For Ms Bishop, the old strictures can now be seen for what they were: manifestations of a deep, dark lack of love and compassion. The Liberal Party of Australia is now, more and more, in step with the changes that have taken place in Canada, UK and New Zealand (and as the populist and celebrity led-tide turns in the USA) in a global embrace of “love and compassion”. So now it is not just a matter of giving or withholding love or compassion; it is also a matter of the Australian electorate endorsing the Liberal Party’s transcending its “unloving past” and getting in step with the world-wide movement. As I have suggested in previous posts on this issue, “marriage equality” presupposes a concerted global movement carrying with it entrenched western liberal and neo-colonial implications.
Ever since the sentimentalist view of “spreading love around” was proffered by the British Prime Minister, those who oppose the change to the legal definition of marriage worldwide, have been presented with a significant political challenge: how are they to demonstrate politically that their “Noe” is also motivated by love and compassion for all, including those same-sex attracted fellow-citizens who demand “marriage equality”. Presumably there will be many more in other polities world-wide who will clamour for this change as the neo-liberal movement rolls on and on. Meanwhile, parliamentary democracy continues to show the deleterious impact of “privatisation” upon public governance.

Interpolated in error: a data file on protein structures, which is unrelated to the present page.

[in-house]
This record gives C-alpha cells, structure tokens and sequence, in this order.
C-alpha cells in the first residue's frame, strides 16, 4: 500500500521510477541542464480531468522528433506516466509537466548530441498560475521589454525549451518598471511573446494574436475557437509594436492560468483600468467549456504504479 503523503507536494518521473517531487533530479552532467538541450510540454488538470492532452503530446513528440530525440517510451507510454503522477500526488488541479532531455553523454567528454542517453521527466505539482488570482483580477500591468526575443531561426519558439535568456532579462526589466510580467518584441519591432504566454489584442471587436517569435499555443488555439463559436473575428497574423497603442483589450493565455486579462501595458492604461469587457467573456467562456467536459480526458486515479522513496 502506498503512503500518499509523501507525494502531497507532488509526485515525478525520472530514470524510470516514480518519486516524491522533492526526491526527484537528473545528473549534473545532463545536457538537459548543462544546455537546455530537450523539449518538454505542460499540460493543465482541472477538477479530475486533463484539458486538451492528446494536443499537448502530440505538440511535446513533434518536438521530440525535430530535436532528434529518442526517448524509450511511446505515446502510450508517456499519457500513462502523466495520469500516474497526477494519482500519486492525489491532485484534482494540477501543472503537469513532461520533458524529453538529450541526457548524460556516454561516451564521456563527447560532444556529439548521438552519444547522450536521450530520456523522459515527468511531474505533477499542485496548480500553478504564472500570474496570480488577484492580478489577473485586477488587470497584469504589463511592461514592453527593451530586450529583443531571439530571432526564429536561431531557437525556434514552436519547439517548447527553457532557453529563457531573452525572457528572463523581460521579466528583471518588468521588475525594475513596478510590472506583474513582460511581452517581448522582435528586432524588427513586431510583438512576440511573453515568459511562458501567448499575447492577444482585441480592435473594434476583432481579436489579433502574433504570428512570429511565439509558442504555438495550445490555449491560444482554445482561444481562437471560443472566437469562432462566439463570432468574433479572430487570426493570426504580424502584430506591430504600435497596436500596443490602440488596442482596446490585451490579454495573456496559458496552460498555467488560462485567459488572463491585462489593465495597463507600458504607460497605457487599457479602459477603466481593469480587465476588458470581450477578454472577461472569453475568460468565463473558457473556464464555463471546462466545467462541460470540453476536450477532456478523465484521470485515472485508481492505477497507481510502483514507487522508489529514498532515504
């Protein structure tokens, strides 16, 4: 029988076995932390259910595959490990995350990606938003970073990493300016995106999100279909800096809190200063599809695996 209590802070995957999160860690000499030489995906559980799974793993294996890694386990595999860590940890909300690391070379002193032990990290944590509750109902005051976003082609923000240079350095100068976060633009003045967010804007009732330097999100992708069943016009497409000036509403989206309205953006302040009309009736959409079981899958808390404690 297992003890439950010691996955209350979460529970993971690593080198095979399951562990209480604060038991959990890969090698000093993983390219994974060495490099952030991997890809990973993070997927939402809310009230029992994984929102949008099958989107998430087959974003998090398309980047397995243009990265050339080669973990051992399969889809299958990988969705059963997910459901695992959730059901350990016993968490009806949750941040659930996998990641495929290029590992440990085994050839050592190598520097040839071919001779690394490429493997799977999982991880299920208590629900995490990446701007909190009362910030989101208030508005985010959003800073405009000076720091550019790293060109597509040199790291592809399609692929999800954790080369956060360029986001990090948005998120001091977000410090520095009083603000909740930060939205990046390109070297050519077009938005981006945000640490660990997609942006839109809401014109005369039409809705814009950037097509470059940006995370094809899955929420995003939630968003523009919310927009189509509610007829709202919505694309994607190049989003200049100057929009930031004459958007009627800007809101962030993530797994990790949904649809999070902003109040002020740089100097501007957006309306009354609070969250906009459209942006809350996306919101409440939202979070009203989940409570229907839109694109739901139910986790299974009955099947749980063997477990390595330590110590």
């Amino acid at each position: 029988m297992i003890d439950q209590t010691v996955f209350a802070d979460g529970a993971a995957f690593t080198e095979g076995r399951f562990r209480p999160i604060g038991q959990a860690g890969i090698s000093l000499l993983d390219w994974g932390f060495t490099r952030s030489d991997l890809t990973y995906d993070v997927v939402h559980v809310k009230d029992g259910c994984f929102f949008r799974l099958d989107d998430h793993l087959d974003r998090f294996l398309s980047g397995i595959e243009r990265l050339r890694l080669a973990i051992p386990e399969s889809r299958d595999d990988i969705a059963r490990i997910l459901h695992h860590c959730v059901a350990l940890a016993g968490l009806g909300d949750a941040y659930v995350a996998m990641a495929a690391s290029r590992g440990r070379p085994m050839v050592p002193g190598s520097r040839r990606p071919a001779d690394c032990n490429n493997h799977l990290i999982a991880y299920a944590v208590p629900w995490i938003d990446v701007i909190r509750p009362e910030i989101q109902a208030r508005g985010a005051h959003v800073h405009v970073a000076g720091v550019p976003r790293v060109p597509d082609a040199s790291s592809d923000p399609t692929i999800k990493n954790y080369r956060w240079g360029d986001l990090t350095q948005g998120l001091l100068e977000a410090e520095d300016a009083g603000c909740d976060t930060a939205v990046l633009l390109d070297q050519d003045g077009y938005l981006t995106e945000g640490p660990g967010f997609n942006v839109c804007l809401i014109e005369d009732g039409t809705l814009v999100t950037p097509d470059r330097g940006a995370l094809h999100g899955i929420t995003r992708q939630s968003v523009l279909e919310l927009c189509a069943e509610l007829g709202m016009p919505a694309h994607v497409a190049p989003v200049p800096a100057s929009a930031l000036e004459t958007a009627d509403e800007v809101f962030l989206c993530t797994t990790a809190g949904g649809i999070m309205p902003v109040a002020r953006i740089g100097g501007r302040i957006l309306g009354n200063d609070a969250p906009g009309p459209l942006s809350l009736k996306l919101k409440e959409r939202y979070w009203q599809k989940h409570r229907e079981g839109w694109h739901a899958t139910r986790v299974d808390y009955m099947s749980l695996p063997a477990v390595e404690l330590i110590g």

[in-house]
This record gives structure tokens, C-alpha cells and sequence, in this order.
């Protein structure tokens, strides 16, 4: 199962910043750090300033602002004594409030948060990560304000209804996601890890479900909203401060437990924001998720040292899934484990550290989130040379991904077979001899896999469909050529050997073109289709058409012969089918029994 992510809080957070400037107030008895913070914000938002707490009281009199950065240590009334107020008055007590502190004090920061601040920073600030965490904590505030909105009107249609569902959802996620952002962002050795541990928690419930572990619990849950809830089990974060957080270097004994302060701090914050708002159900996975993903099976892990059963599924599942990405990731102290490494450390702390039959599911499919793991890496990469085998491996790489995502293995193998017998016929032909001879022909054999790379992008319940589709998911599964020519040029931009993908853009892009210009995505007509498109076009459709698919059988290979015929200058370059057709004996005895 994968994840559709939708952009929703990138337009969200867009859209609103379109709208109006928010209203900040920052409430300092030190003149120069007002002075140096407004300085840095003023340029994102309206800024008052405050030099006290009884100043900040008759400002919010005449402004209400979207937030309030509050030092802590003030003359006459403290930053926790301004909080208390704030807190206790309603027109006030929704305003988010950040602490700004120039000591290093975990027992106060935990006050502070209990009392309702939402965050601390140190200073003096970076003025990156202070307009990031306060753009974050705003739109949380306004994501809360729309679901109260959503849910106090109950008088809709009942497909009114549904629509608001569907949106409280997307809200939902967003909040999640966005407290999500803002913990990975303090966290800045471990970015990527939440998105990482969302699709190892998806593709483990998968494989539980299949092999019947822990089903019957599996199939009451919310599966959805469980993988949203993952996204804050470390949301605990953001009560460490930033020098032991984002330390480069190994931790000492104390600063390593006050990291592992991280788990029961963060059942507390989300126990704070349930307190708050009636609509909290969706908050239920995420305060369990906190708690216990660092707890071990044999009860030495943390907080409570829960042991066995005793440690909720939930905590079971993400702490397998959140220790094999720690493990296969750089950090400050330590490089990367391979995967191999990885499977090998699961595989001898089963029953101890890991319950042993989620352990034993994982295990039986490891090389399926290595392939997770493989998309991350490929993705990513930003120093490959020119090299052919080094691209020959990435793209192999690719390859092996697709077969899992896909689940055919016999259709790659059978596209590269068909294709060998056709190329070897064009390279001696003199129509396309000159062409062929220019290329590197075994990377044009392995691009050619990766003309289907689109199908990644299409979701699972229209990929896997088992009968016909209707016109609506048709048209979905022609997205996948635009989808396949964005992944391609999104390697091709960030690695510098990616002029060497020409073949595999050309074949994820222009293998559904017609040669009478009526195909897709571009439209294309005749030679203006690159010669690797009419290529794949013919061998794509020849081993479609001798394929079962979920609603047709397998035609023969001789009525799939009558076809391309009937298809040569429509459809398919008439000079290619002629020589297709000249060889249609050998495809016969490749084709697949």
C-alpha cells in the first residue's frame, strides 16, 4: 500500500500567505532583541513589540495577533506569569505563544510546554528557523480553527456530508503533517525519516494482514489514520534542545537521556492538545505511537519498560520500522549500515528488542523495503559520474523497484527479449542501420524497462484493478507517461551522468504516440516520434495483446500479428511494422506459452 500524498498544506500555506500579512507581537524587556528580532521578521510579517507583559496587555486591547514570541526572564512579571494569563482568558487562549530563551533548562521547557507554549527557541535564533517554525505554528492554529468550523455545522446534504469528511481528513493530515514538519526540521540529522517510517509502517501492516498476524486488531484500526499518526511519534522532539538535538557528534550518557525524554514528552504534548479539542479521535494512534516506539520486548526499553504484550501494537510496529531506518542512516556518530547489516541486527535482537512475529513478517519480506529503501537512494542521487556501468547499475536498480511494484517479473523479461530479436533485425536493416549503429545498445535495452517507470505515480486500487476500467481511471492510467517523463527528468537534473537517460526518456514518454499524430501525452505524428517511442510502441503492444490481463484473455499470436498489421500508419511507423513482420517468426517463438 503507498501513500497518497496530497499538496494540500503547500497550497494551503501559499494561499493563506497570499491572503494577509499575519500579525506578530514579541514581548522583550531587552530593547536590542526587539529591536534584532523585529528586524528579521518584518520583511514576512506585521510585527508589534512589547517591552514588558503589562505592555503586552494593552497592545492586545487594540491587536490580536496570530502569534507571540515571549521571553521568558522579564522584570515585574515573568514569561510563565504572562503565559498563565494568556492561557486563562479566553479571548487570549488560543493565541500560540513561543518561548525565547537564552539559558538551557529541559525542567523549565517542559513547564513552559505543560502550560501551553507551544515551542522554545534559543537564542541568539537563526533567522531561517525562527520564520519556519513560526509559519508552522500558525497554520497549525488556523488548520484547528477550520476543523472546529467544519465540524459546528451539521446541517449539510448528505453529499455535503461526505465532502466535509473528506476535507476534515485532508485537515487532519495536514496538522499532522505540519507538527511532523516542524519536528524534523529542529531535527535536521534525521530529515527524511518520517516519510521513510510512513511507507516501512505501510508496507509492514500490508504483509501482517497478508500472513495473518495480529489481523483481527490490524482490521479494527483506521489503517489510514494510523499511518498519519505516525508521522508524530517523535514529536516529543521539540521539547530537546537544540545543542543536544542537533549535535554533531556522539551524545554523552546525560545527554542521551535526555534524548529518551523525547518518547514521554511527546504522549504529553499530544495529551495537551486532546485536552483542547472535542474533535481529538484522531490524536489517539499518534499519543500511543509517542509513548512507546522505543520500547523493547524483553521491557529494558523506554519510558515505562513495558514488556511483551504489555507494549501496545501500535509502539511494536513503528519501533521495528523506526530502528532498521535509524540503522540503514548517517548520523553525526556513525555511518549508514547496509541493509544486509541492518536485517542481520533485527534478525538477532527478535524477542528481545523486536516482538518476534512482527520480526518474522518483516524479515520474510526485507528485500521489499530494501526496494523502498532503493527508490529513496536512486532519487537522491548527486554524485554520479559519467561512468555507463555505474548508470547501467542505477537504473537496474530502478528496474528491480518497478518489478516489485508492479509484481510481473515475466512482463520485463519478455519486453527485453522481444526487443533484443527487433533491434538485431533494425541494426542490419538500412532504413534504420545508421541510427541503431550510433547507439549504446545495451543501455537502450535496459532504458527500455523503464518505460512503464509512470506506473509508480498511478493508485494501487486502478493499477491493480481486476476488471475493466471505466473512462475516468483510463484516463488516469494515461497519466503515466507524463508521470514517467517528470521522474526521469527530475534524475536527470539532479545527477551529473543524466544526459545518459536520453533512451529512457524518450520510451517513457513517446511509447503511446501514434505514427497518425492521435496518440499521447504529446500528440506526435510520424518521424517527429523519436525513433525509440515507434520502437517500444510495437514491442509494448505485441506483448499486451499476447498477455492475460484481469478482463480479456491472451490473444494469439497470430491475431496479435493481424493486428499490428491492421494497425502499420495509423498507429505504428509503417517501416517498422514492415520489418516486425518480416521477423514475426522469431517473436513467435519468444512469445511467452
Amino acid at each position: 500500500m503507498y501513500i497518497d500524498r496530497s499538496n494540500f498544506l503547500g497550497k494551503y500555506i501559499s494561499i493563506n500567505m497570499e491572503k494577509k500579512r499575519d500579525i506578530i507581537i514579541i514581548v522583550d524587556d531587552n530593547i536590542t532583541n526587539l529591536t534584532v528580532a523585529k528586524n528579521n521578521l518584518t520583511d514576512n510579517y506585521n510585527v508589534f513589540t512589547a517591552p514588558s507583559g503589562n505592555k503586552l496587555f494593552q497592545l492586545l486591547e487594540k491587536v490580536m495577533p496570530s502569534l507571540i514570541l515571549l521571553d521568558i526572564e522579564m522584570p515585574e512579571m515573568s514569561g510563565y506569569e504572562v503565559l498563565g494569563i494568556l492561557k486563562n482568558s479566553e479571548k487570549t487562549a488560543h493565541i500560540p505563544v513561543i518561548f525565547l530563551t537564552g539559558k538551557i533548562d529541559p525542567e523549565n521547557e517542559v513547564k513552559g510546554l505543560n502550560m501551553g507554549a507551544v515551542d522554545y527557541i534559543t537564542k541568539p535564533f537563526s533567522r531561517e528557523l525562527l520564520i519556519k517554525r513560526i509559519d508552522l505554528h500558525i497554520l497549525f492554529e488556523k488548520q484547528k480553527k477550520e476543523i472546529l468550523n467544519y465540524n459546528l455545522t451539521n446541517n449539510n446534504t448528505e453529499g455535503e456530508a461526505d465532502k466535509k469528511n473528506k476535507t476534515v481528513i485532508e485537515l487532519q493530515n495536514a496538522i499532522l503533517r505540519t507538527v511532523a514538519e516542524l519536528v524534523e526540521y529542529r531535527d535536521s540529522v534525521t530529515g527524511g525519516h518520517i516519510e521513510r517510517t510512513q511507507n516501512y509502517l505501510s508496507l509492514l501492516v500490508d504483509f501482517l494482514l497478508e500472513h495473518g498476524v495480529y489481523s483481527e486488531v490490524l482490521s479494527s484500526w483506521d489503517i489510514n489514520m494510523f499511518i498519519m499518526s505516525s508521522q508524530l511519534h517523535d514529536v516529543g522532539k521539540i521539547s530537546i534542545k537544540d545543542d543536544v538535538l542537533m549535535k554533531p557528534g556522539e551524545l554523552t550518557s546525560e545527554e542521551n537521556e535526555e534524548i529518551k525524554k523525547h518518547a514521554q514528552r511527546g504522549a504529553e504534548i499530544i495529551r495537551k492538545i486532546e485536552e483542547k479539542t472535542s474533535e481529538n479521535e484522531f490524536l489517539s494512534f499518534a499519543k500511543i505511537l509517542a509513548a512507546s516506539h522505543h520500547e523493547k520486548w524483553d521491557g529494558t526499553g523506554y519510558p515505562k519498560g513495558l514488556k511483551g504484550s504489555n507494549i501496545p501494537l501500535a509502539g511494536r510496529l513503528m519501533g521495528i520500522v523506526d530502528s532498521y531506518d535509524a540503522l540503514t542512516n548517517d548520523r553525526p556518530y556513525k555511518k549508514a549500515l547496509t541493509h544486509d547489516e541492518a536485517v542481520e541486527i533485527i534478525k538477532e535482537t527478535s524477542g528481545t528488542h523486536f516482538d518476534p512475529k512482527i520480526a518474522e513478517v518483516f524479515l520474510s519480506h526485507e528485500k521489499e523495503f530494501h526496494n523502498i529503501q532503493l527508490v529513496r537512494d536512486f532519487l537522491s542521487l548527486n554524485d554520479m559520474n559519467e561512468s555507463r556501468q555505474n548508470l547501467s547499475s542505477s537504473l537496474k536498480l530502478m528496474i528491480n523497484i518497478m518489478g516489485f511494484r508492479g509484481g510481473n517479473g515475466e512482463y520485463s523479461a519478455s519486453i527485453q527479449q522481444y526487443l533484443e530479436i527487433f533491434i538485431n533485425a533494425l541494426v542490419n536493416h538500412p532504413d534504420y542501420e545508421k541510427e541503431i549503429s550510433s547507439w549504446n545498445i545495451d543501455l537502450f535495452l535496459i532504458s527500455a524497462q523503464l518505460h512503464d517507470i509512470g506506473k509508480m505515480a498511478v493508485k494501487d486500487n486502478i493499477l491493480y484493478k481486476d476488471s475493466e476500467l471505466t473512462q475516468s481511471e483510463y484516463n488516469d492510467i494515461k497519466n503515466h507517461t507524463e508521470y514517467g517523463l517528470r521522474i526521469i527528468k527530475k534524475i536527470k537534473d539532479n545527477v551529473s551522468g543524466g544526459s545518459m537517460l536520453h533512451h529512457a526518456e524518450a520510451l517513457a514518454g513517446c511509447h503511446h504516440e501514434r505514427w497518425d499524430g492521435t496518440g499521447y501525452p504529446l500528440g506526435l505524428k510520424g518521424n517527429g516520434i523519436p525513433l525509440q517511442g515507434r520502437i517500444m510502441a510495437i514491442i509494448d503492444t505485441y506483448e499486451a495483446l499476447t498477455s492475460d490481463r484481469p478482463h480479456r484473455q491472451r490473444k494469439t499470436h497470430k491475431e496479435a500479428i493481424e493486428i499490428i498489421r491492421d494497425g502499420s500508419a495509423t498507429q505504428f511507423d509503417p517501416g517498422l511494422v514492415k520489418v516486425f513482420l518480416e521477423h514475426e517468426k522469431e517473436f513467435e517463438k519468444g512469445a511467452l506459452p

So, if we are convinced that we should say “Noe!” how are we to show politically that it is our love and compassion for all citizens that impels us to take this stance? That’s the question. If our Christian political task is to love our neighbour with public justice, then as well as warnings about the unintended consequences of such a change, it will have to be bold and reach further with the intention of developing a comprehensive Christian political option.
To say “Noe” is to adopt a stand which requires us to demonstrate politically that we are motivated by an alternative love and compassion because the love of Christ Jesus Himself constrains us to do so. This cannot be done merely by rejecting “marriage equality” legislation; it must involve the public affirmation of a way of life that, in the words of the apostle Paul is unashamedly saying “Aye” to the good and perfect ways of the Lord (2 Corinthians 1:20).